US stands against China’s ‘bullying’ behaviour, Pentagon chief says

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'We've seen troubling [Chinese] coercion from the East China Sea to the South China Sea to right here in the Southwest Pacific,' US Secretary of Defence Lloyd Austin says [File: Yves Herman
/Reuters]

Lloyd Austin’s comments come at start of bilateral talks in Australia on defence, countering China in Asia-Pacific.

The United States stands with countries fighting China’s “bullying behaviour”, US Defense Secretary Lloyd Austin has said, as he launched bilateral talks in Australia aimed at countering Beijing’s growing influence in the Asia-Pacific.

Chinese policy in the region will be a key point of discussion on Friday and Saturday as the US and Australian defence and foreign affairs ministers meet for annual, bilateral meetings.

Austin and US Secretary of State Antony Blinken arrived in the Australian city of Brisbane late on Thursday in advance of the talks, which also will focus on a deal to provide Australia with a fleet of submarines powered by US nuclear technology.

“We’ve seen troubling [Chinese] coercion from the East China Sea to the South China Sea to right here in the Southwest Pacific,” Austin said before meeting his Australian counterpart, Richard Marles, on Friday.

“We’ll continue to support our allies and partners as they defend themselves from bullying behaviour,” the Pentagon chief added.

Ties between Beijing and Washington have soured in recent years over a range of issues, from trade and the status of Taiwan to China’s expansive claims in the South China Sea and an ongoing US push against growing Chinese influence in the Asia-Pacific region.

But senior US officials, including Blinken and Treasury Secretary Janet Yellen, have travelled to China in recent weeks in an effort to deepen communication between the two countries and avoid veering into a confrontation.

The abrupt removal of Chinese Foreign Minister Qin Gang earlier this week could complicate those efforts to revive tanking relations, analysts told Al Jazeera, though it is unlikely to result in a major change.

Asked this week about US accusations that China is engaged in problematic behaviour in the Asia-Pacific region, Chinese foreign ministry spokesperson Mao Ning said Beijing “is not interested in competing with any country for influence”.

“The cooperation between China and Pacific island countries is open and transparent and fully respects countries’ sovereignty and will. We never attach any political strings and never target any third party,” Mao told reporters on Thursday.

“Pacific island countries are not the ‘backyard’ of any country. China is not interested in competing with any country for influence, or seeking the so-called ‘geopolitical presence’ or ‘sphere of influence,’” she said.

China has spoken out against the trilateral defence deal between Australia, the US and the United Kingdom – dubbed AUKUS – under which Canberra is to obtain three US Virginia-class, nuclear-powered submarines in the early 2030s, among other provisions.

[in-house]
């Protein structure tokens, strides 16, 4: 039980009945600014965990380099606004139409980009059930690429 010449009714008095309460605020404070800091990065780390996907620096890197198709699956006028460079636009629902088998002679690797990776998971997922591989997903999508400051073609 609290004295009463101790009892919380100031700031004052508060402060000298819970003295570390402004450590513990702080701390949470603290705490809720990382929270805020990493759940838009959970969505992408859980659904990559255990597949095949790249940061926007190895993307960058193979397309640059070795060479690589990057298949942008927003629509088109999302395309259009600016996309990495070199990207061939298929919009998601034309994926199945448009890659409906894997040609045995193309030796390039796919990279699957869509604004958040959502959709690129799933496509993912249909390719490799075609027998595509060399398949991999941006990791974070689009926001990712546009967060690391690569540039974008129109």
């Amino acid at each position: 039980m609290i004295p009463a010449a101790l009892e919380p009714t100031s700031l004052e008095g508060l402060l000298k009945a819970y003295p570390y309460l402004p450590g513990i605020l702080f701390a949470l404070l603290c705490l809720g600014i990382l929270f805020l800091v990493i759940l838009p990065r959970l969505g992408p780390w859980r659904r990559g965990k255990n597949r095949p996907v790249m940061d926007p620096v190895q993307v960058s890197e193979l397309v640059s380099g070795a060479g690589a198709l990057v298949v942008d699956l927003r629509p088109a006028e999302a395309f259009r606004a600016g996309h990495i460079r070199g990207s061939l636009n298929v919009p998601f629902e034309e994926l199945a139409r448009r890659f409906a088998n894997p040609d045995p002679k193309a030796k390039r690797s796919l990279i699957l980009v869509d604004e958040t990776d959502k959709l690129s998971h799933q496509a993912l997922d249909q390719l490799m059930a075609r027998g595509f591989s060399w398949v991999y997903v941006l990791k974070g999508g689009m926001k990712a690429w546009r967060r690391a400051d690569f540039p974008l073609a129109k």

Another Chinese foreign ministry spokesperson, Zhao Lijian, condemned the alliance when it was unveiled in 2021 as an “extremely irresponsible” threat to regional stability.

The three countries were “severely damaging regional peace and stability, intensifying an arms race, and damaging international nuclear non-proliferation efforts”, Zhao said at the time.

‘Working closely with friends’

Australia is reshaping its defence force in response to China’s military build-up, and plans to boost its long-range strike capability, domestic missile production, and interoperability with the US and other regional militaries.

Austin said deepening defence ties, including efforts to integrate Japan into joint force posture initiatives, would be discussed during the talks on Friday and Saturday.

“Now’s the time to be working closely with friends, and Australia has no better friend than the United States of America,” Marles, the Australian defence minister, said at the start of a meeting with his US counterpart.

But in the US, a group of 25 Republican legislators raised questions this week around the AUKUS deal, saying in a letter to US President Joe Biden that the deal would “unacceptably weaken” the US fleet without a clear plan to replace the three submarines Biden plans to send to Australia.

Australian Prime Minister Anthony Albanese said he was confident the plan was on track, however.

“I am very confident,” Albanese told reporters on Friday, when asked about the Republican letter.

He added that he had met Republicans and Democrats on the sidelines of a NATO summit in Lithuania this month and was struck by “their unanimous support for AUKUS”.

SOURCE: AL JAZEERA AND NEWS AGENCIES

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